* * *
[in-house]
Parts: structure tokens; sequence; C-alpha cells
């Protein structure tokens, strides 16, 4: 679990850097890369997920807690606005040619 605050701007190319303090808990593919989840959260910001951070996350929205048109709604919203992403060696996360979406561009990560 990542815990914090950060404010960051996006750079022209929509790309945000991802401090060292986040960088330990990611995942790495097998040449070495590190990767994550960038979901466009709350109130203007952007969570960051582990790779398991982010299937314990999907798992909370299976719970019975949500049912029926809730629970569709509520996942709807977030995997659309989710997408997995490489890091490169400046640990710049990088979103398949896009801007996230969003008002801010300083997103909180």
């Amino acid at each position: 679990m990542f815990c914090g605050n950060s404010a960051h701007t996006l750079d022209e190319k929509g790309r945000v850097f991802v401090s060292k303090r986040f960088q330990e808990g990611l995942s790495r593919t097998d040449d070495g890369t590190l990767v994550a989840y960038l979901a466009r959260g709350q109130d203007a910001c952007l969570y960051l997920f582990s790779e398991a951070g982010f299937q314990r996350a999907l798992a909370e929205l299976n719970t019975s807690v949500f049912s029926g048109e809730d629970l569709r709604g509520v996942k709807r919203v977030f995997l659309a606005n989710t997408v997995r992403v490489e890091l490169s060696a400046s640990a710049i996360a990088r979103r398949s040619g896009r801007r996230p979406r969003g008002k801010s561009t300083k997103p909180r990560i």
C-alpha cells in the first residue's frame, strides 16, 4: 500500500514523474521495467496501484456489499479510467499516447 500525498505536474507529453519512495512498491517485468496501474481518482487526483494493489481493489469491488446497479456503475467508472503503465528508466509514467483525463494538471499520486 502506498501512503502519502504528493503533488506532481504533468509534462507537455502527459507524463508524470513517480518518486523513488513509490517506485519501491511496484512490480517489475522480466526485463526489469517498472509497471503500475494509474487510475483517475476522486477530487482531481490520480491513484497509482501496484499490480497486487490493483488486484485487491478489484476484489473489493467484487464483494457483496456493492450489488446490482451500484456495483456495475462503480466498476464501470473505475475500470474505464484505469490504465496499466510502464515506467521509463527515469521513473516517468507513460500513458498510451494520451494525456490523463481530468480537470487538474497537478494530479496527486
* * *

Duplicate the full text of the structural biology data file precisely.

[in-house]
Parts: structure tokens; sequence; C-alpha cells
């Protein structure tokens, strides 16, 4: 679990850097890369997920807690606005040619 605050701007190319303090808990593919989840959260910001951070996350929205048109709604919203992403060696996360979406561009990560 990542815990914090950060404010960051996006750079022209929509790309945000991802401090060292986040960088330990990611995942790495097998040449070495590190990767994550960038979901466009709350109130203007952007969570960051582990790779398991982010299937314990999907798992909370299976719970019975949500049912029926809730629970569709509520996942709807977030995997659309989710997408997995490489890091490169400046640990710049990088979103398949896009801007996230969003008002801010300083997103909180």
């Amino acid at each position: 679990m990542f815990c914090g605050n950060s404010a960051h701007t996006l750079d022209e190319k929509g790309r945000v850097f991802v401090s060292k303090r986040f960088q330990e808990g990611l995942s790495r593919t097998d040449d070495g890369t590190l990767v994550a989840y960038l979901a466009r959260g709350q109130d203007a910001c952007l969570y960051l997920f582990s790779e398991a951070g982010f299937q314990r996350a999907l798992a909370e929205l299976n719970t019975s807690v949500f049912s029926g048109e809730d629970l569709r709604g509520v996942k709807r919203v977030f995997l659309a606005n989710t997408v997995r992403v490489e890091l490169s060696a400046s640990a710049i996360a990088r979103r398949s040619g896009r801007r996230p979406r969003g008002k801010s561009t300083k997103p909180r990560i």
C-alpha cells in the first residue's frame, strides 16, 4: 500500500514523474521495467496501484456489499479510467499516447 500525498505536474507529453519512495512498491517485468496501474481518482487526483494493489481493489469491488446497479456503475467508472503503465528508466509514467483525463494538471499520486 502506498501512503502519502504528493503533488506532481504533468509534462507537455502527459507524463508524470513517480518518486523513488513509490517506485519501491511496484512490480517489475522480466526485463526489469517498472509497471503500475494509474487510475483517475476522486477530487482531481490520480491513484497509482501496484499490480497486487490493483488486484485487491478489484476484489473489493467484487464483494457483496456493492450489488446490482451500484456495483456495475462503480466498476464501470473505475475500470474505464484505469490504465496499466510502464515506467521509463527515469521513473516517468507513460500513458498510451494520451494525456490523463481530468480537470487538474497537478494530479496527486